Honoring Family During a Memorial Day Visit to the Cemetery
Every Memorial Day, I go with my mom, daughter, and son to the Lakeside Cemetery in Hancock, Michigan, to attend a ceremony honoring veterans. I drive separately in case I need to return home quickly to help my husband, Todd, who has ALS. The ceremony ends with the playing of “Taps” and a 21-gun salute, and then we visit family graves.
We clean bird poop off the headstone of my dad, who died six years ago at just 66 years old. The purple violets that my mom and kids planted near the base are growing nicely.
We walk to my grandparents’ graves. Both of my dad’s parents died when I was a child, and I have a few faint memories of them. My kids have memories of their papa, but not enough.
We drive across the cemetery to visit graves of earlier generations, and I feel a connection to these people I never met. They lived and died in the same area where I live now, and I have pictures and stories of them in my family scrapbook.
My father’s paternal grandparents are buried in the same plot as two of their children, who were siblings of my grandpa. Gustaff Siirtola, my great uncle, was born in 1903 and died in 1922. I do the math: 19 years old. His sister Sigrid was born in 1906 and died in 1924 at just 18 years old. I am struck by the brevity of their lives.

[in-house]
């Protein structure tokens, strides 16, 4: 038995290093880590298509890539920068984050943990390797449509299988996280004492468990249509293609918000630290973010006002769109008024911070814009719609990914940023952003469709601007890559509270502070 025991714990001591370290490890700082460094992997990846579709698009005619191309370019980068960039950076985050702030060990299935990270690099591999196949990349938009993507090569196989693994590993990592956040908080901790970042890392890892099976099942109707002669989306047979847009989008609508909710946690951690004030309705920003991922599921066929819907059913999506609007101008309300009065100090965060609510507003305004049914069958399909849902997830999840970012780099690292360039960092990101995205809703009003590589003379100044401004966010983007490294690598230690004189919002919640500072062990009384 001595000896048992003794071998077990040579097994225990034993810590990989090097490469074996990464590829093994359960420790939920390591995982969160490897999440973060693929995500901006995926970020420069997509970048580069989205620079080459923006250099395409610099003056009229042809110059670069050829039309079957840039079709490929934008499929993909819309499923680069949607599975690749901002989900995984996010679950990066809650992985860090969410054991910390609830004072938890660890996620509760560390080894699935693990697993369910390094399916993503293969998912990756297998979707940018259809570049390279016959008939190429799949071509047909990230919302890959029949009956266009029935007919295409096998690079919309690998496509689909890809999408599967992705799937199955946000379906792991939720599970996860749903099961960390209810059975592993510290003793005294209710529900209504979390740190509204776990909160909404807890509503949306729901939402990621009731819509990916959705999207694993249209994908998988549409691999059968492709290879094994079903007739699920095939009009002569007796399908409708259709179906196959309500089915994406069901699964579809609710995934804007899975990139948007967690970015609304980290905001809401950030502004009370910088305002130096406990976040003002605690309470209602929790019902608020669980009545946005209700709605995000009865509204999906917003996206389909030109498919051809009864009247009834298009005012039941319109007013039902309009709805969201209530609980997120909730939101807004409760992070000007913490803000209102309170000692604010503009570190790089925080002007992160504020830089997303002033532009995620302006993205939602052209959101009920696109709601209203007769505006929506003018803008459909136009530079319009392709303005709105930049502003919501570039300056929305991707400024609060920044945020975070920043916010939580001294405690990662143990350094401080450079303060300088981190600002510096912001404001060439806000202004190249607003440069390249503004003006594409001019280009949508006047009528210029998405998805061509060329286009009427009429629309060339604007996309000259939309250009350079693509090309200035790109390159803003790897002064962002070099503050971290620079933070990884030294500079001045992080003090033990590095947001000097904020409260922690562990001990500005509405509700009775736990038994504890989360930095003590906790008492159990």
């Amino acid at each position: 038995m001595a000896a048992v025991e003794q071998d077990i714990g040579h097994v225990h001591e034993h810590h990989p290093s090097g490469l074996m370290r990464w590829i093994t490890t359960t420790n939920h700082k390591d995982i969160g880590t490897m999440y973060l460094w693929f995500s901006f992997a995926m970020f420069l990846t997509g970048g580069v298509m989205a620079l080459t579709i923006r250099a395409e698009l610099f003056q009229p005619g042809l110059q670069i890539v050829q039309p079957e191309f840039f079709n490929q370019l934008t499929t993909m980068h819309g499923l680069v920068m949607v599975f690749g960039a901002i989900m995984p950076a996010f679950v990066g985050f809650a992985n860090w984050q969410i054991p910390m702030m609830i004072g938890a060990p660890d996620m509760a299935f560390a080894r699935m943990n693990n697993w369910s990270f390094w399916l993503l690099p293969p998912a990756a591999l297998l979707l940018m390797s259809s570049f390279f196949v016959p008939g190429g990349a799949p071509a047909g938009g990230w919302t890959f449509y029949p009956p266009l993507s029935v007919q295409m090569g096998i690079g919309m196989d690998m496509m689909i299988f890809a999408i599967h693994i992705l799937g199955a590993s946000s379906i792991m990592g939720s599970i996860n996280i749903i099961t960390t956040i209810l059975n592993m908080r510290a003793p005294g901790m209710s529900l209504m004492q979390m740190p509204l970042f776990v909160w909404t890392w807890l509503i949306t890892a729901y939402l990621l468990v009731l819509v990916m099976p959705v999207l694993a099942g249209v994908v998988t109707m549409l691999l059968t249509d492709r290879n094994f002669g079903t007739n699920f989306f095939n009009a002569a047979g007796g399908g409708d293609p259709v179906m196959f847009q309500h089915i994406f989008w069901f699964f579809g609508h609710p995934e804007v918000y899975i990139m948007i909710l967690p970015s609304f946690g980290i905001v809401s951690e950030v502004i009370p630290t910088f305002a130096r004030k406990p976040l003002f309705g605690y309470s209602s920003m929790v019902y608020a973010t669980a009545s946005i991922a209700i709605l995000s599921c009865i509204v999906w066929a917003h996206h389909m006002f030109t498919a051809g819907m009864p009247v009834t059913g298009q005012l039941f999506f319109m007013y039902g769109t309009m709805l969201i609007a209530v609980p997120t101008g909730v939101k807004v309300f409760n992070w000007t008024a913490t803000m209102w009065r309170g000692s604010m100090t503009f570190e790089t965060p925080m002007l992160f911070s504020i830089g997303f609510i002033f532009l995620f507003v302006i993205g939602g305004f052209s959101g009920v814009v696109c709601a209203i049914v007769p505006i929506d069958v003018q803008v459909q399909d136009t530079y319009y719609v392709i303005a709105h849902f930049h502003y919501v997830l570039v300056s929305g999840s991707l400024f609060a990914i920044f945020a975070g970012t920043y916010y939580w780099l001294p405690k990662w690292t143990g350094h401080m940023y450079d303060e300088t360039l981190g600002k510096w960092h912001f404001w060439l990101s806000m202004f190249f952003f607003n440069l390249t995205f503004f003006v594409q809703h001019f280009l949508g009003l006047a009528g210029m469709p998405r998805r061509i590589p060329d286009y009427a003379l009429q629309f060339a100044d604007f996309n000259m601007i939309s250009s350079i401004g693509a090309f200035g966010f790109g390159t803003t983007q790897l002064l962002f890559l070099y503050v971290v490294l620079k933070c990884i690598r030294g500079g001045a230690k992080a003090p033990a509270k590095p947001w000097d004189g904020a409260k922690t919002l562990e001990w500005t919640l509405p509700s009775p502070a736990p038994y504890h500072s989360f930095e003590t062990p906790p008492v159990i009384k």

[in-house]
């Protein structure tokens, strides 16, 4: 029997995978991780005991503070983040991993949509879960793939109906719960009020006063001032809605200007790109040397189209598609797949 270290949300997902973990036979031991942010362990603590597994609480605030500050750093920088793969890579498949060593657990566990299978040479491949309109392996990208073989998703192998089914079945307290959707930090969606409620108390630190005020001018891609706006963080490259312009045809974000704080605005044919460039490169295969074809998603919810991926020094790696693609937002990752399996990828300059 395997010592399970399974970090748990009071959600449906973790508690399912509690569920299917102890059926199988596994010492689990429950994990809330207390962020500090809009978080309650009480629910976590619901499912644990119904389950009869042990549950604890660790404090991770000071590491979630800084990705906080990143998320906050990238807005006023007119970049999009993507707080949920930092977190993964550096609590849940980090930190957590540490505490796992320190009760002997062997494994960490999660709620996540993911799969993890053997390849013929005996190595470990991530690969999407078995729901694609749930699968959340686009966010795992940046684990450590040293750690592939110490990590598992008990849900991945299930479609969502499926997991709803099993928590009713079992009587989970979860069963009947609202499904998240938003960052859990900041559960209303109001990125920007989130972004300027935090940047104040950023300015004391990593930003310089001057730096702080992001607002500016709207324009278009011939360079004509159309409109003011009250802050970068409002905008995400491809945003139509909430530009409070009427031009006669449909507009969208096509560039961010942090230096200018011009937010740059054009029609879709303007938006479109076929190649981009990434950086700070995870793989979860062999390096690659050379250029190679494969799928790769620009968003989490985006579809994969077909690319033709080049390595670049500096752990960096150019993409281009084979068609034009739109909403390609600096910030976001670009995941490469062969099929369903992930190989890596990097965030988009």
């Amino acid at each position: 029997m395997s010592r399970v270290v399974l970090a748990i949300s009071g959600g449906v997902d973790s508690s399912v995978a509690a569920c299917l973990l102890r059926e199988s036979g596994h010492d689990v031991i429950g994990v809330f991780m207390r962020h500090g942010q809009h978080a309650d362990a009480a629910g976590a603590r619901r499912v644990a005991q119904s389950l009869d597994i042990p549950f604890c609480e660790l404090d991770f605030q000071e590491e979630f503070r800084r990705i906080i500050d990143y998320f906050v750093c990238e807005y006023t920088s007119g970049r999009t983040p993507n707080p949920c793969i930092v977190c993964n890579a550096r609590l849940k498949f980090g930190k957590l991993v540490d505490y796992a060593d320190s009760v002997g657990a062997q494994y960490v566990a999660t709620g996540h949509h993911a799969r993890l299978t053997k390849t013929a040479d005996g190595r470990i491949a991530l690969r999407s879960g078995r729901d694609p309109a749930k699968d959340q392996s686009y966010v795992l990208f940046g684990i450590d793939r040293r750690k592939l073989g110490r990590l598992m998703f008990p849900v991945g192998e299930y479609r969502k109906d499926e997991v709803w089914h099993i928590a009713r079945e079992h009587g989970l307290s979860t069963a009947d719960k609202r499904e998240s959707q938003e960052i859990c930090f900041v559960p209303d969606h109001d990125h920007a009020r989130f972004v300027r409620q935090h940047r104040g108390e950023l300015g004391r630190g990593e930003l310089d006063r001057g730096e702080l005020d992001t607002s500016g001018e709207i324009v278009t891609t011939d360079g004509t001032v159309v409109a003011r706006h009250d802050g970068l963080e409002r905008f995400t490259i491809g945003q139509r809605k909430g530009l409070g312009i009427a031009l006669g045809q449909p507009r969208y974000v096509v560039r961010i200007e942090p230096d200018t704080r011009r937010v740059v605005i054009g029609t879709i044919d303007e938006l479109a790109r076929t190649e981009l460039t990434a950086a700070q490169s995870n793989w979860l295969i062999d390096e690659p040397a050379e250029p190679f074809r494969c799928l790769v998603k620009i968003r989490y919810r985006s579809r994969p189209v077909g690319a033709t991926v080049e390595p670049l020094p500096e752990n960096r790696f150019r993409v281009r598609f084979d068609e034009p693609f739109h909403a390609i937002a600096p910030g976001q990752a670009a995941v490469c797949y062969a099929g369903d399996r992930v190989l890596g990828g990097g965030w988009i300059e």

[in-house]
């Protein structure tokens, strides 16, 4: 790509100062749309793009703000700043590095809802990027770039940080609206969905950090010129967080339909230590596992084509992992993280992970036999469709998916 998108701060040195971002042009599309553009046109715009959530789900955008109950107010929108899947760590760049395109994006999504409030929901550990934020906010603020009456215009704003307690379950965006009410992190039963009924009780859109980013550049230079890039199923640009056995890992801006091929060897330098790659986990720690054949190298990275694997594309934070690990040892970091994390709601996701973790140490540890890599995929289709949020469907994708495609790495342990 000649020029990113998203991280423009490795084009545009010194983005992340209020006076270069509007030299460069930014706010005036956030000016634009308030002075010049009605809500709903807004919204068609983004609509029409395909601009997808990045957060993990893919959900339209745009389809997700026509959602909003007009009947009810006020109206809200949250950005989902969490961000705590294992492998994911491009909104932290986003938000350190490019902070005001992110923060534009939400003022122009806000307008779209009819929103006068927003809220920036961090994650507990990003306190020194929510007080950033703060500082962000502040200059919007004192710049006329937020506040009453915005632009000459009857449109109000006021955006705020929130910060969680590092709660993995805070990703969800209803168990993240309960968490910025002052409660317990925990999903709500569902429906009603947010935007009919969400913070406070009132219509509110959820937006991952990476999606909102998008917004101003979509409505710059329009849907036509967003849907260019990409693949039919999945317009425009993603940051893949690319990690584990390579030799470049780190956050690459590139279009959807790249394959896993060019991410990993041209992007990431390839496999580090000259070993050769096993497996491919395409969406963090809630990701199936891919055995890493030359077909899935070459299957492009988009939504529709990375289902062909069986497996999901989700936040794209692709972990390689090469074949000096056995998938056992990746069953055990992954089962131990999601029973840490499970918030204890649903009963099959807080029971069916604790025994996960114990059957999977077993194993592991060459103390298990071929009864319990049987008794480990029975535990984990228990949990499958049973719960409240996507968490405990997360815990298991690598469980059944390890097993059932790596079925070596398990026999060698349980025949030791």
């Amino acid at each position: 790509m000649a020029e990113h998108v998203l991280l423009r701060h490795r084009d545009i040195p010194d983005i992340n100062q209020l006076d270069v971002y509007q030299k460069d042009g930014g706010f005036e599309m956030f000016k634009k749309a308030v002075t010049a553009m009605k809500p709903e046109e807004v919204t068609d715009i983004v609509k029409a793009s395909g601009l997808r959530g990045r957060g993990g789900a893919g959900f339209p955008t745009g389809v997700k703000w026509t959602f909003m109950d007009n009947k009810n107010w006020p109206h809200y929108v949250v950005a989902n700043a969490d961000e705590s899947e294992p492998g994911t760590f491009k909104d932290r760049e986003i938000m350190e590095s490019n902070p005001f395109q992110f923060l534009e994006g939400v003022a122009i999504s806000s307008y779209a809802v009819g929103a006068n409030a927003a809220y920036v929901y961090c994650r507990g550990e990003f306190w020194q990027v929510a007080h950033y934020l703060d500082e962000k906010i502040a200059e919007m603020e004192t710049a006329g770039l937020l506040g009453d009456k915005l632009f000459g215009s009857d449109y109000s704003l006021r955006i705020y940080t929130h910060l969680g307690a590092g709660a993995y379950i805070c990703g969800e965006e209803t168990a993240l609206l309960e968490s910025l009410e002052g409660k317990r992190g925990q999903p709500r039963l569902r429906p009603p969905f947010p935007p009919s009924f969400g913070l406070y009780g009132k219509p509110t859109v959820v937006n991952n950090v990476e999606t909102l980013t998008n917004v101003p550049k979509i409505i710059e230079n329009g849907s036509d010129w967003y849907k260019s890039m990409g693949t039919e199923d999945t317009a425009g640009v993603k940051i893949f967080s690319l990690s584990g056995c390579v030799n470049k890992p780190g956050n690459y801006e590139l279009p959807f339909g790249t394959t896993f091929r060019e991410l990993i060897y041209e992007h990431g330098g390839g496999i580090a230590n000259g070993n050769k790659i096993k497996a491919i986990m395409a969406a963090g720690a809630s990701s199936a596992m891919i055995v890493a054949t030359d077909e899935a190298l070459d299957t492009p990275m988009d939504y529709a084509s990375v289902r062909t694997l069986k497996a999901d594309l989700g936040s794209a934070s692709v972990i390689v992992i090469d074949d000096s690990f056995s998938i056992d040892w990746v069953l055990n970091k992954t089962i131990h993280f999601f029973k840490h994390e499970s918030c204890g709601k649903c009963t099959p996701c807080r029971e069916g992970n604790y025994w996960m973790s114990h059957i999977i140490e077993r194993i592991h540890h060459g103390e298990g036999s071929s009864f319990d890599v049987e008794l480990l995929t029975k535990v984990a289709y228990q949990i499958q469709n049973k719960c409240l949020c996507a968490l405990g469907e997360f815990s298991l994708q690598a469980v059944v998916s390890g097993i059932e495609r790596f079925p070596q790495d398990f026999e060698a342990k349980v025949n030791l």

We visit the graves of my father’s maternal grandparents. My great-grandmother died at 45, when my grandma was only 13. I know it was hard to lose a mother at that age. I’m comforted by the thought that my grandma went on to live a full life. She grew up, got married, and had three children, the last of which was my dad. She had many happy years before she died.
Our kids will likely be too young to lose a parent when ALS takes their dad. My son is nearly 13 and my daughter 16, and I’m hopeful they’ll go on to build full lives of their own.
We visit the graves my of great-aunt and great-uncle, my grandma’s sister and brother-in-law. Their son, Chuck, is also buried in the family plot. He died of COVID-19 last fall, at 70. For a few years before his death, he visited Todd every couple weeks. He would sometimes toss a football with our son, and he joined us for holiday meals. I remember his uproarious laughter while watching “Snowball Express,” a silly Disney movie.
I survey the surrounding graves — raised granite markers with family names surrounded by ground-level headstones of husbands and wives, and sons and daughters. Some of the dates indicate long lives, while others allude to unexpected or tragic deaths. I feel a solidarity with humanity. People have always lost and grieved for their loved ones. Life has always held a mix of joy and sorrow.
It looks like they just opened up a new section near my great-grandparents’ graves. It’s a pretty spot with a number of mature trees. Maybe when the day comes, I’ll choose that section for Todd and me. One day, I might visit his grave with our grandchildren.
I might say, “That’s where your grandpa is buried. He lived for many years with ALS.”
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